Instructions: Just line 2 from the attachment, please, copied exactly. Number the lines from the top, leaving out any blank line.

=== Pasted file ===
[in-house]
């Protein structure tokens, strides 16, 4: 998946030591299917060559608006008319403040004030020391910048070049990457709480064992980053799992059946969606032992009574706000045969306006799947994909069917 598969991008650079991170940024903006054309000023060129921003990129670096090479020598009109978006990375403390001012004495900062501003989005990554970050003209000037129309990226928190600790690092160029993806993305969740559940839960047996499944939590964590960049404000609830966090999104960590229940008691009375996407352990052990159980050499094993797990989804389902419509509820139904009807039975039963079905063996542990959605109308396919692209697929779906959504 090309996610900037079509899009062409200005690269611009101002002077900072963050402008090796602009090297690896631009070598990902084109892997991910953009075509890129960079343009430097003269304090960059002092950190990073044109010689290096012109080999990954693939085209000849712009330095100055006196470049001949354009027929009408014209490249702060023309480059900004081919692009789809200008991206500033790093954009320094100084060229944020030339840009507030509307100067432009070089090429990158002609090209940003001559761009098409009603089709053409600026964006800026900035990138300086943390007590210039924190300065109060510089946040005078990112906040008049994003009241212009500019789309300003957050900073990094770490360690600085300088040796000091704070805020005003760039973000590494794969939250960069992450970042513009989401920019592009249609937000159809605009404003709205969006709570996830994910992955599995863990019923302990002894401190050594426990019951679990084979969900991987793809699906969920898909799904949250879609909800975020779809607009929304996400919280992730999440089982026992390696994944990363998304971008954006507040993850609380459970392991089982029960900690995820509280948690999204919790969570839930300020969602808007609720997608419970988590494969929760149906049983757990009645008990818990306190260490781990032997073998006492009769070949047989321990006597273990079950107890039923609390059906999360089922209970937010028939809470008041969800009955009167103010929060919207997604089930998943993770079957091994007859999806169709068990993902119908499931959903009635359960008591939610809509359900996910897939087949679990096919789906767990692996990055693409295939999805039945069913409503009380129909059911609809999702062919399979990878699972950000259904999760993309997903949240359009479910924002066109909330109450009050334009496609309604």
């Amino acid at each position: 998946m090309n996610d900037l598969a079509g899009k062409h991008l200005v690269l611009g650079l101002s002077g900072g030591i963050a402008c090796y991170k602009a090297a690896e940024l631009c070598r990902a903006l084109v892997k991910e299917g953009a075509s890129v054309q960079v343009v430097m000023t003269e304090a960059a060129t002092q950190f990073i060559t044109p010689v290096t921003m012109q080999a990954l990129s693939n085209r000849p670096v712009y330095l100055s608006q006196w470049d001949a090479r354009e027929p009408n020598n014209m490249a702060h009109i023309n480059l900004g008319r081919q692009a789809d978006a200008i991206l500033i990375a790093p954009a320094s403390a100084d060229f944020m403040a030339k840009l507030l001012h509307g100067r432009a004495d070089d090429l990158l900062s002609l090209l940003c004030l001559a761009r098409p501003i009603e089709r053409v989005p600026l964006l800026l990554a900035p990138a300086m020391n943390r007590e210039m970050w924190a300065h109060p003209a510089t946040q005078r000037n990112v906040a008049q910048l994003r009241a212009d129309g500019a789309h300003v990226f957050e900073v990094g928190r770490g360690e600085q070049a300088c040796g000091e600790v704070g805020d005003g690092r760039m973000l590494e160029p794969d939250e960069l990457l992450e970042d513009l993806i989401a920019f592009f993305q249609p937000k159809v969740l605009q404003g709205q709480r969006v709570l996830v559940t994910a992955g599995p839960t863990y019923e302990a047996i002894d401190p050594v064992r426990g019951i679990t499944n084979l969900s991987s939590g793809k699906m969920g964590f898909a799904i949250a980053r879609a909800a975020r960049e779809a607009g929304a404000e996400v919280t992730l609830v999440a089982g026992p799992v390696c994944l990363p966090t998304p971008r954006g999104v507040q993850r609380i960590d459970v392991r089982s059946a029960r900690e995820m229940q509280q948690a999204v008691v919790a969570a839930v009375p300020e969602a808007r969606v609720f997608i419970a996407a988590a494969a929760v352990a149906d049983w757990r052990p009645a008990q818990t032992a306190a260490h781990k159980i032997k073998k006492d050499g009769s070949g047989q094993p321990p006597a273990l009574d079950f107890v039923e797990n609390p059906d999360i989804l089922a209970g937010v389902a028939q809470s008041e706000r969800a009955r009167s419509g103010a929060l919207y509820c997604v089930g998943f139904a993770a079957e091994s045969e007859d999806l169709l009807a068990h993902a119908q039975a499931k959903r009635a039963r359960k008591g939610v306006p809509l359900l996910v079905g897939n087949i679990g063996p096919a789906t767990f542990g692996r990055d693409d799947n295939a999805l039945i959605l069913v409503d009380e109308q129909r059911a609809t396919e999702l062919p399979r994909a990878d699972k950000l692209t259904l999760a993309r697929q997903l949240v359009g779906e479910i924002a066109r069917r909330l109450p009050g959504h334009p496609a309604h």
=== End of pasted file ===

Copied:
């Protein structure tokens, strides 16, 4: 998946030591299917060559608006008319403040004030020391910048070049990457709480064992980053799992059946969606032992009574706000045969306006799947994909069917 598969991008650079991170940024903006054309000023060129921003990129670096090479020598009109978006990375403390001012004495900062501003989005990554970050003209000037129309990226928190600790690092160029993806993305969740559940839960047996499944939590964590960049404000609830966090999104960590229940008691009375996407352990052990159980050499094993797990989804389902419509509820139904009807039975039963079905063996542990959605109308396919692209697929779906959504 090309996610900037079509899009062409200005690269611009101002002077900072963050402008090796602009090297690896631009070598990902084109892997991910953009075509890129960079343009430097003269304090960059002092950190990073044109010689290096012109080999990954693939085209000849712009330095100055006196470049001949354009027929009408014209490249702060023309480059900004081919692009789809200008991206500033790093954009320094100084060229944020030339840009507030509307100067432009070089090429990158002609090209940003001559761009098409009603089709053409600026964006800026900035990138300086943390007590210039924190300065109060510089946040005078990112906040008049994003009241212009500019789309300003957050900073990094770490360690600085300088040796000091704070805020005003760039973000590494794969939250960069992450970042513009989401920019592009249609937000159809605009404003709205969006709570996830994910992955599995863990019923302990002894401190050594426990019951679990084979969900991987793809699906969920898909799904949250879609909800975020779809607009929304996400919280992730999440089982026992390696994944990363998304971008954006507040993850609380459970392991089982029960900690995820509280948690999204919790969570839930300020969602808007609720997608419970988590494969929760149906049983757990009645008990818990306190260490781990032997073998006492009769070949047989321990006597273990079950107890039923609390059906999360089922209970937010028939809470008041969800009955009167103010929060919207997604089930998943993770079957091994007859999806169709068990993902119908499931959903009635359960008591939610809509359900996910897939087949679990096919789906767990692996990055693409295939999805039945069913409503009380129909059911609809999702062919399979990878699972950000259904999760993309997903949240359009479910924002066109909330109450009050334009496609309604």